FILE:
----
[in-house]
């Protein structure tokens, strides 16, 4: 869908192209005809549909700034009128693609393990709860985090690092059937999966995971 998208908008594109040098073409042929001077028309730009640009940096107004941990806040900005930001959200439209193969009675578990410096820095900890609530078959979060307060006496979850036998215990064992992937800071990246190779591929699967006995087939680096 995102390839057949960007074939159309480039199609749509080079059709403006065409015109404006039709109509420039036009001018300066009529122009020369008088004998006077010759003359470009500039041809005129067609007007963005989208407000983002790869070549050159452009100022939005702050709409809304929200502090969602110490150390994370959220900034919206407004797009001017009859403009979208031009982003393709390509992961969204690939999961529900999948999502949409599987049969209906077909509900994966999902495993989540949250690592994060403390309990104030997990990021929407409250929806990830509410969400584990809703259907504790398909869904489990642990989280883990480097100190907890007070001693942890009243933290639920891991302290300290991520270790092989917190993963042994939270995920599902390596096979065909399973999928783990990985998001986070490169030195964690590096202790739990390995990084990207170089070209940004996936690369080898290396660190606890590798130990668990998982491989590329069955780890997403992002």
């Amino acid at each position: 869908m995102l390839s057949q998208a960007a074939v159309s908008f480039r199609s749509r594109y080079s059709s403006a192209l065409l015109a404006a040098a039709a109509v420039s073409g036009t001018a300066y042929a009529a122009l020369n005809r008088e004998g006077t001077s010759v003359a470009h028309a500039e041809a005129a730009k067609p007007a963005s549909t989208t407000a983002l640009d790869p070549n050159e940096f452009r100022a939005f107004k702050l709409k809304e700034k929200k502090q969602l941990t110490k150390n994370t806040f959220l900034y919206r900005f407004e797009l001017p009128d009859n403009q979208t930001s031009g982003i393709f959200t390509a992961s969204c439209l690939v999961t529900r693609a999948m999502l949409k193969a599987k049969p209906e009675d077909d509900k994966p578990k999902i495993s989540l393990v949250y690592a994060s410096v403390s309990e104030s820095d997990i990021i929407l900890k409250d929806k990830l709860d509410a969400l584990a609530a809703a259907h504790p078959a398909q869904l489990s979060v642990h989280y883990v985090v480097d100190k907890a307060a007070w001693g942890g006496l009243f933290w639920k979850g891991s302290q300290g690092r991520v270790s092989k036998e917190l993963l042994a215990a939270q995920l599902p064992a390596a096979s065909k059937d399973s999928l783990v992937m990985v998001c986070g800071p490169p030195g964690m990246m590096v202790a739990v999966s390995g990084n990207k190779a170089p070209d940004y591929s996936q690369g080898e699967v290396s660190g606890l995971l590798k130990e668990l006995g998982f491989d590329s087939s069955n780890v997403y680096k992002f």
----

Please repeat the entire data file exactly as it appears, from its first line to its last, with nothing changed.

[in-house]
């Protein structure tokens, strides 16, 4: 869908192209005809549909700034009128693609393990709860985090690092059937999966995971 998208908008594109040098073409042929001077028309730009640009940096107004941990806040900005930001959200439209193969009675578990410096820095900890609530078959979060307060006496979850036998215990064992992937800071990246190779591929699967006995087939680096 995102390839057949960007074939159309480039199609749509080079059709403006065409015109404006039709109509420039036009001018300066009529122009020369008088004998006077010759003359470009500039041809005129067609007007963005989208407000983002790869070549050159452009100022939005702050709409809304929200502090969602110490150390994370959220900034919206407004797009001017009859403009979208031009982003393709390509992961969204690939999961529900999948999502949409599987049969209906077909509900994966999902495993989540949250690592994060403390309990104030997990990021929407409250929806990830509410969400584990809703259907504790398909869904489990642990989280883990480097100190907890007070001693942890009243933290639920891991302290300290991520270790092989917190993963042994939270995920599902390596096979065909399973999928783990990985998001986070490169030195964690590096202790739990390995990084990207170089070209940004996936690369080898290396660190606890590798130990668990998982491989590329069955780890997403992002």
């Amino acid at each position: 869908m995102l390839s057949q998208a960007a074939v159309s908008f480039r199609s749509r594109y080079s059709s403006a192209l065409l015109a404006a040098a039709a109509v420039s073409g036009t001018a300066y042929a009529a122009l020369n005809r008088e004998g006077t001077s010759v003359a470009h028309a500039e041809a005129a730009k067609p007007a963005s549909t989208t407000a983002l640009d790869p070549n050159e940096f452009r100022a939005f107004k702050l709409k809304e700034k929200k502090q969602l941990t110490k150390n994370t806040f959220l900034y919206r900005f407004e797009l001017p009128d009859n403009q979208t930001s031009g982003i393709f959200t390509a992961s969204c439209l690939v999961t529900r693609a999948m999502l949409k193969a599987k049969p209906e009675d077909d509900k994966p578990k999902i495993s989540l393990v949250y690592a994060s410096v403390s309990e104030s820095d997990i990021i929407l900890k409250d929806k990830l709860d509410a969400l584990a609530a809703a259907h504790p078959a398909q869904l489990s979060v642990h989280y883990v985090v480097d100190k907890a307060a007070w001693g942890g006496l009243f933290w639920k979850g891991s302290q300290g690092r991520v270790s092989k036998e917190l993963l042994a215990a939270q995920l599902p064992a390596a096979s065909k059937d399973s999928l783990v992937m990985v998001c986070g800071p490169p030195g964690m990246m590096v202790a739990v999966s390995g990084n990207k190779a170089p070209d940004y591929s996936q690369g080898e699967v290396s660190g606890l995971l590798k130990e668990l006995g998982f491989d590329s087939s069955n780890v997403y680096k992002f």